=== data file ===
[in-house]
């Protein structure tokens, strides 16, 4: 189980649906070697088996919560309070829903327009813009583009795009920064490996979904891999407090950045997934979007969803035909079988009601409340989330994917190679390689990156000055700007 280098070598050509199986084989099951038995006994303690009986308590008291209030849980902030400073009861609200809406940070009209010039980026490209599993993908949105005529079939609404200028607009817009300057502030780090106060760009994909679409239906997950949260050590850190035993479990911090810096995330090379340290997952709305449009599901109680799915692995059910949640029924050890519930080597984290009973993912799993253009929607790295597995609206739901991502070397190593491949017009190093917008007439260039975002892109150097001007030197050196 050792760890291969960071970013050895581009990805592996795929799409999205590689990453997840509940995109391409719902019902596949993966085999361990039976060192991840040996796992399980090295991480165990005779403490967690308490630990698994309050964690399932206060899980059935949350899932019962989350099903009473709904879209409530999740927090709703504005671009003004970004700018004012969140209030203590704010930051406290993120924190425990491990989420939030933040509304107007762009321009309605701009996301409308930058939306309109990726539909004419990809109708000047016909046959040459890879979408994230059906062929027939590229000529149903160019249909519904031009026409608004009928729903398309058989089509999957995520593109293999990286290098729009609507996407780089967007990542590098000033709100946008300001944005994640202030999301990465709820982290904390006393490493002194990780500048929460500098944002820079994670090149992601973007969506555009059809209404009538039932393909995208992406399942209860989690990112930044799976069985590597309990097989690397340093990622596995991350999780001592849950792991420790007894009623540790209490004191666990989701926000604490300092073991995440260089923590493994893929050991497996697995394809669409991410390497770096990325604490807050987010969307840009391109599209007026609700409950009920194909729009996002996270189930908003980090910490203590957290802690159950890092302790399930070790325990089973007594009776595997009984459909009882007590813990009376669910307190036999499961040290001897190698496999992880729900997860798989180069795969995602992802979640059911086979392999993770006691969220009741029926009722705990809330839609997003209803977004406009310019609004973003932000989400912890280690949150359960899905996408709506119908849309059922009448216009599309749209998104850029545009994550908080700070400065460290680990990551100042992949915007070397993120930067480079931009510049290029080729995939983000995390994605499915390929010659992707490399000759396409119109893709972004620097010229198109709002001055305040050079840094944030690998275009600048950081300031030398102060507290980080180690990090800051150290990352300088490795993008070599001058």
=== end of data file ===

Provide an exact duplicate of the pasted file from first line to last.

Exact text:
[in-house]
């Protein structure tokens, strides 16, 4: 189980649906070697088996919560309070829903327009813009583009795009920064490996979904891999407090950045997934979007969803035909079988009601409340989330994917190679390689990156000055700007 280098070598050509199986084989099951038995006994303690009986308590008291209030849980902030400073009861609200809406940070009209010039980026490209599993993908949105005529079939609404200028607009817009300057502030780090106060760009994909679409239906997950949260050590850190035993479990911090810096995330090379340290997952709305449009599901109680799915692995059910949640029924050890519930080597984290009973993912799993253009929607790295597995609206739901991502070397190593491949017009190093917008007439260039975002892109150097001007030197050196 050792760890291969960071970013050895581009990805592996795929799409999205590689990453997840509940995109391409719902019902596949993966085999361990039976060192991840040996796992399980090295991480165990005779403490967690308490630990698994309050964690399932206060899980059935949350899932019962989350099903009473709904879209409530999740927090709703504005671009003004970004700018004012969140209030203590704010930051406290993120924190425990491990989420939030933040509304107007762009321009309605701009996301409308930058939306309109990726539909004419990809109708000047016909046959040459890879979408994230059906062929027939590229000529149903160019249909519904031009026409608004009928729903398309058989089509999957995520593109293999990286290098729009609507996407780089967007990542590098000033709100946008300001944005994640202030999301990465709820982290904390006393490493002194990780500048929460500098944002820079994670090149992601973007969506555009059809209404009538039932393909995208992406399942209860989690990112930044799976069985590597309990097989690397340093990622596995991350999780001592849950792991420790007894009623540790209490004191666990989701926000604490300092073991995440260089923590493994893929050991497996697995394809669409991410390497770096990325604490807050987010969307840009391109599209007026609700409950009920194909729009996002996270189930908003980090910490203590957290802690159950890092302790399930070790325990089973007594009776595997009984459909009882007590813990009376669910307190036999499961040290001897190698496999992880729900997860798989180069795969995602992802979640059911086979392999993770006691969220009741029926009722705990809330839609997003209803977004406009310019609004973003932000989400912890280690949150359960899905996408709506119908849309059922009448216009599309749209998104850029545009994550908080700070400065460290680990990551100042992949915007070397993120930067480079931009510049290029080729995939983000995390994605499915390929010659992707490399000759396409119109893709972004620097010229198109709002001055305040050079840094944030690998275009600048950081300031030398102060507290980080180690990090800051150290990352300088490795993008070599001058």